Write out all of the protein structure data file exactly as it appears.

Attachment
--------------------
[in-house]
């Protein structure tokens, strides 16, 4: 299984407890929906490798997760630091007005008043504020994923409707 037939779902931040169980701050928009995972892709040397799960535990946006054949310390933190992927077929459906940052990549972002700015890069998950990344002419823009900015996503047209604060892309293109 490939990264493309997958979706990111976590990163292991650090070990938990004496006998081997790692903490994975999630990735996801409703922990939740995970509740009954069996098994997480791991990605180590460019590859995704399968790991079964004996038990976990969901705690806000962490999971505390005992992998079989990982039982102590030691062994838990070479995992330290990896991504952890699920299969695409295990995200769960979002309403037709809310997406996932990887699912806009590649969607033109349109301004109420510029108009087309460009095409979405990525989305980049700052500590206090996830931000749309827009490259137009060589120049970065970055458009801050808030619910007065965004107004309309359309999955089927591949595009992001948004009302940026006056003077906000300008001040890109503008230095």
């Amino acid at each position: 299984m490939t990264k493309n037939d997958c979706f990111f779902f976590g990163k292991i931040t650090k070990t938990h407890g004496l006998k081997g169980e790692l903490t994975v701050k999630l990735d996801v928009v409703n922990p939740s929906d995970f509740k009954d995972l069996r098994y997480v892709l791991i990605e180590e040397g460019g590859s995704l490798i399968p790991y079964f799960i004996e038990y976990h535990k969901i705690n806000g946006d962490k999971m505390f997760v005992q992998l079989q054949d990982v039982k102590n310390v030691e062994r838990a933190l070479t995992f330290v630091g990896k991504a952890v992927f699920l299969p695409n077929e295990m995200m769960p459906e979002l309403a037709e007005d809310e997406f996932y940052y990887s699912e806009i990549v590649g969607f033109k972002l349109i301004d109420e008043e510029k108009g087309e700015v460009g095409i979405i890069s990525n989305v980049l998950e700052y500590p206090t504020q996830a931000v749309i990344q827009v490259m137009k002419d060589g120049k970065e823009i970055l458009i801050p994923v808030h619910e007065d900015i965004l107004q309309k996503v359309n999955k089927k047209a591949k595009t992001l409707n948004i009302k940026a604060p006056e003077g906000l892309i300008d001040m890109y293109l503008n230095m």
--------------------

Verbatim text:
[in-house]
């Protein structure tokens, strides 16, 4: 299984407890929906490798997760630091007005008043504020994923409707 037939779902931040169980701050928009995972892709040397799960535990946006054949310390933190992927077929459906940052990549972002700015890069998950990344002419823009900015996503047209604060892309293109 490939990264493309997958979706990111976590990163292991650090070990938990004496006998081997790692903490994975999630990735996801409703922990939740995970509740009954069996098994997480791991990605180590460019590859995704399968790991079964004996038990976990969901705690806000962490999971505390005992992998079989990982039982102590030691062994838990070479995992330290990896991504952890699920299969695409295990995200769960979002309403037709809310997406996932990887699912806009590649969607033109349109301004109420510029108009087309460009095409979405990525989305980049700052500590206090996830931000749309827009490259137009060589120049970065970055458009801050808030619910007065965004107004309309359309999955089927591949595009992001948004009302940026006056003077906000300008001040890109503008230095």
């Amino acid at each position: 299984m490939t990264k493309n037939d997958c979706f990111f779902f976590g990163k292991i931040t650090k070990t938990h407890g004496l006998k081997g169980e790692l903490t994975v701050k999630l990735d996801v928009v409703n922990p939740s929906d995970f509740k009954d995972l069996r098994y997480v892709l791991i990605e180590e040397g460019g590859s995704l490798i399968p790991y079964f799960i004996e038990y976990h535990k969901i705690n806000g946006d962490k999971m505390f997760v005992q992998l079989q054949d990982v039982k102590n310390v030691e062994r838990a933190l070479t995992f330290v630091g990896k991504a952890v992927f699920l299969p695409n077929e295990m995200m769960p459906e979002l309403a037709e007005d809310e997406f996932y940052y990887s699912e806009i990549v590649g969607f033109k972002l349109i301004d109420e008043e510029k108009g087309e700015v460009g095409i979405i890069s990525n989305v980049l998950e700052y500590p206090t504020q996830a931000v749309i990344q827009v490259m137009k002419d060589g120049k970065e823009i970055l458009i801050p994923v808030h619910e007065d900015i965004l107004q309309k996503v359309n999955k089927k047209a591949k595009t992001l409707n948004i009302k940026a604060p006056e003077g906000l892309i300008d001040m890109y293109l503008n230095m």